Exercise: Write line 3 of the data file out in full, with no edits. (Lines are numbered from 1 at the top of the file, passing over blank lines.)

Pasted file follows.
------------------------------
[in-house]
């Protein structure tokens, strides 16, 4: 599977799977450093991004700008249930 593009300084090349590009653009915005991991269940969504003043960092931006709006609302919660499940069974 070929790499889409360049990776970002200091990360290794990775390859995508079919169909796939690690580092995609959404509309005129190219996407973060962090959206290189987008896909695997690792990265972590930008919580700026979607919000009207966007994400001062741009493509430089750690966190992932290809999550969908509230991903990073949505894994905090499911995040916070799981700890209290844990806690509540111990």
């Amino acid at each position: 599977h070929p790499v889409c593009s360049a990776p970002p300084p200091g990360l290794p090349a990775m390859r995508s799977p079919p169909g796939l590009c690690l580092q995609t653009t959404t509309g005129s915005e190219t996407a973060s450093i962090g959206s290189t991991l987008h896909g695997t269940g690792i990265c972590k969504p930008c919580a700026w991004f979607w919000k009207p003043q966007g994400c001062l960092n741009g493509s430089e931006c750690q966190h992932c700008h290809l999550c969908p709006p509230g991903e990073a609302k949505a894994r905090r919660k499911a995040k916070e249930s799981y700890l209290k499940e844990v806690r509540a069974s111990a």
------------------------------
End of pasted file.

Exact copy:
């Amino acid at each position: 599977h070929p790499v889409c593009s360049a990776p970002p300084p200091g990360l290794p090349a990775m390859r995508s799977p079919p169909g796939l590009c690690l580092q995609t653009t959404t509309g005129s915005e190219t996407a973060s450093i962090g959206s290189t991991l987008h896909g695997t269940g690792i990265c972590k969504p930008c919580a700026w991004f979607w919000k009207p003043q966007g994400c001062l960092n741009g493509s430089e931006c750690q966190h992932c700008h290809l999550c969908p709006p509230g991903e990073a609302k949505a894994r905090r919660k499911a995040k916070e249930s799981y700890l209290k499940e844990v806690r509540a069974s111990a």